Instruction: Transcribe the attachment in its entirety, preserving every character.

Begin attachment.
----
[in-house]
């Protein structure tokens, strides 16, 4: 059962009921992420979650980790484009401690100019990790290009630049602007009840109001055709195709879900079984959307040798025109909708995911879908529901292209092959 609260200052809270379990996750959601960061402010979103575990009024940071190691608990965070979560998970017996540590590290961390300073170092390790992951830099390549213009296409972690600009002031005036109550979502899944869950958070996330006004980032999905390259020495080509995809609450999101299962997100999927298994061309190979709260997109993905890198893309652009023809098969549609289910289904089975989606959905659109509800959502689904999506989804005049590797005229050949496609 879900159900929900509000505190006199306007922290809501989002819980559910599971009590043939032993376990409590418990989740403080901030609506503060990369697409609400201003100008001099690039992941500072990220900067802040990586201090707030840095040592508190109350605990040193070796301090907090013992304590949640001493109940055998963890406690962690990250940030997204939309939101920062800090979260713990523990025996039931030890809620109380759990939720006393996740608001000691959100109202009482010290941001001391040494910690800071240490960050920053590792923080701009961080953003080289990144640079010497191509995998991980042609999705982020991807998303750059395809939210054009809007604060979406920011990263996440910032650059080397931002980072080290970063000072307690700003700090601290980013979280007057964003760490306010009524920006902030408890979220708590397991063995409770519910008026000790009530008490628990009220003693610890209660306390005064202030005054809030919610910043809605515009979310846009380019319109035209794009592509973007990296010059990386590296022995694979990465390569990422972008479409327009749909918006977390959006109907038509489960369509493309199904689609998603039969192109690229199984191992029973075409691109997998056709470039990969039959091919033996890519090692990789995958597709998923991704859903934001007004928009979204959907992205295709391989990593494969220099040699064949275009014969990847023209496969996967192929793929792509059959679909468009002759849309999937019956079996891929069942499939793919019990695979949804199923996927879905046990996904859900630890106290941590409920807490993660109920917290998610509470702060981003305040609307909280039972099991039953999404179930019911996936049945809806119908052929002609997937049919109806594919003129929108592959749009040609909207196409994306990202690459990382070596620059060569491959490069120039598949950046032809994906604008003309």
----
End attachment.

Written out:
[in-house]
């Protein structure tokens, strides 16, 4: 059962009921992420979650980790484009401690100019990790290009630049602007009840109001055709195709879900079984959307040798025109909708995911879908529901292209092959 609260200052809270379990996750959601960061402010979103575990009024940071190691608990965070979560998970017996540590590290961390300073170092390790992951830099390549213009296409972690600009002031005036109550979502899944869950958070996330006004980032999905390259020495080509995809609450999101299962997100999927298994061309190979709260997109993905890198893309652009023809098969549609289910289904089975989606959905659109509800959502689904999506989804005049590797005229050949496609 879900159900929900509000505190006199306007922290809501989002819980559910599971009590043939032993376990409590418990989740403080901030609506503060990369697409609400201003100008001099690039992941500072990220900067802040990586201090707030840095040592508190109350605990040193070796301090907090013992304590949640001493109940055998963890406690962690990250940030997204939309939101920062800090979260713990523990025996039931030890809620109380759990939720006393996740608001000691959100109202009482010290941001001391040494910690800071240490960050920053590792923080701009961080953003080289990144640079010497191509995998991980042609999705982020991807998303750059395809939210054009809007604060979406920011990263996440910032650059080397931002980072080290970063000072307690700003700090601290980013979280007057964003760490306010009524920006902030408890979220708590397991063995409770519910008026000790009530008490628990009220003693610890209660306390005064202030005054809030919610910043809605515009979310846009380019319109035209794009592509973007990296010059990386590296022995694979990465390569990422972008479409327009749909918006977390959006109907038509489960369509493309199904689609998603039969192109690229199984191992029973075409691109997998056709470039990969039959091919033996890519090692990789995958597709998923991704859903934001007004928009979204959907992205295709391989990593494969220099040699064949275009014969990847023209496969996967192929793929792509059959679909468009002759849309999937019956079996891929069942499939793919019990695979949804199923996927879905046990996904859900630890106290941590409920807490993660109920917290998610509470702060981003305040609307909280039972099991039953999404179930019911996936049945809806119908052929002609997937049919109806594919003129929108592959749009040609909207196409994306990202690459990382070596620059060569491959490069120039598949950046032809994906604008003309």